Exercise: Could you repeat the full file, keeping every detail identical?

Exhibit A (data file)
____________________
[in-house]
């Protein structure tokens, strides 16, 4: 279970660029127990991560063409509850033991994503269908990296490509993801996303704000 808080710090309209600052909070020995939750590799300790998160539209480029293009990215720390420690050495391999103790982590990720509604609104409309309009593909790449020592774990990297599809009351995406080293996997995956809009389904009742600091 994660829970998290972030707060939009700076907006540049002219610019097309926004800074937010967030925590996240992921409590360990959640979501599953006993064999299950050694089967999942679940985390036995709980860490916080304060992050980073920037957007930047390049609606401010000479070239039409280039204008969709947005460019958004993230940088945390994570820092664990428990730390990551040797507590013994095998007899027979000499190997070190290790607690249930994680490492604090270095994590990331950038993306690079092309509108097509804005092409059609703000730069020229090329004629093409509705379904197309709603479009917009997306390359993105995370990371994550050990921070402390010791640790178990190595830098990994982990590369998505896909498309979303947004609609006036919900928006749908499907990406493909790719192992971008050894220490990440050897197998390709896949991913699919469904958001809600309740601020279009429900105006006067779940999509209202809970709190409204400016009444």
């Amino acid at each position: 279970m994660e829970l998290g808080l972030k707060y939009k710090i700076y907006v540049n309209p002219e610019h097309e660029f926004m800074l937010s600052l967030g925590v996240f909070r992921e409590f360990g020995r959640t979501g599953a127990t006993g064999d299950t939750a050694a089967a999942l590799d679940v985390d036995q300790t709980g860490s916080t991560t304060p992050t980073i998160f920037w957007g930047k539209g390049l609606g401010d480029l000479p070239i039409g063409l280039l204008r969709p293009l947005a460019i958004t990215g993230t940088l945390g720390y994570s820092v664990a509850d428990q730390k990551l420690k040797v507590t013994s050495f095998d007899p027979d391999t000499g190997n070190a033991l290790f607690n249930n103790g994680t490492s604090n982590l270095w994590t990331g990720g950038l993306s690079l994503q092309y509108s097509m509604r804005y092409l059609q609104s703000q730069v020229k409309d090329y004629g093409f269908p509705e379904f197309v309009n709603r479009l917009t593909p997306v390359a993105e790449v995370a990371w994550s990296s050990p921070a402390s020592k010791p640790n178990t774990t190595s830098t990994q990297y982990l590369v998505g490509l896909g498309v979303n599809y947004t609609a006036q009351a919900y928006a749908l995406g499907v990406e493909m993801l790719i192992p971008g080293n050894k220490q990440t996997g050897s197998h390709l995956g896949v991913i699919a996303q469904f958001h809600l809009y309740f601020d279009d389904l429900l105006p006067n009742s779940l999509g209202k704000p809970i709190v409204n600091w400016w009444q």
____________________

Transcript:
[in-house]
């Protein structure tokens, strides 16, 4: 279970660029127990991560063409509850033991994503269908990296490509993801996303704000 808080710090309209600052909070020995939750590799300790998160539209480029293009990215720390420690050495391999103790982590990720509604609104409309309009593909790449020592774990990297599809009351995406080293996997995956809009389904009742600091 994660829970998290972030707060939009700076907006540049002219610019097309926004800074937010967030925590996240992921409590360990959640979501599953006993064999299950050694089967999942679940985390036995709980860490916080304060992050980073920037957007930047390049609606401010000479070239039409280039204008969709947005460019958004993230940088945390994570820092664990428990730390990551040797507590013994095998007899027979000499190997070190290790607690249930994680490492604090270095994590990331950038993306690079092309509108097509804005092409059609703000730069020229090329004629093409509705379904197309709603479009917009997306390359993105995370990371994550050990921070402390010791640790178990190595830098990994982990590369998505896909498309979303947004609609006036919900928006749908499907990406493909790719192992971008050894220490990440050897197998390709896949991913699919469904958001809600309740601020279009429900105006006067779940999509209202809970709190409204400016009444």
């Amino acid at each position: 279970m994660e829970l998290g808080l972030k707060y939009k710090i700076y907006v540049n309209p002219e610019h097309e660029f926004m800074l937010s600052l967030g925590v996240f909070r992921e409590f360990g020995r959640t979501g599953a127990t006993g064999d299950t939750a050694a089967a999942l590799d679940v985390d036995q300790t709980g860490s916080t991560t304060p992050t980073i998160f920037w957007g930047k539209g390049l609606g401010d480029l000479p070239i039409g063409l280039l204008r969709p293009l947005a460019i958004t990215g993230t940088l945390g720390y994570s820092v664990a509850d428990q730390k990551l420690k040797v507590t013994s050495f095998d007899p027979d391999t000499g190997n070190a033991l290790f607690n249930n103790g994680t490492s604090n982590l270095w994590t990331g990720g950038l993306s690079l994503q092309y509108s097509m509604r804005y092409l059609q609104s703000q730069v020229k409309d090329y004629g093409f269908p509705e379904f197309v309009n709603r479009l917009t593909p997306v390359a993105e790449v995370a990371w994550s990296s050990p921070a402390s020592k010791p640790n178990t774990t190595s830098t990994q990297y982990l590369v998505g490509l896909g498309v979303n599809y947004t609609a006036q009351a919900y928006a749908l995406g499907v990406e493909m993801l790719i192992p971008g080293n050894k220490q990440t996997g050897s197998h390709l995956g896949v991913i699919a996303q469904f958001h809600l809009y309740f601020d279009d389904l429900l105006p006067n009742s779940l999509g209202k704000p809970i709190v409204n600091w400016w009444q």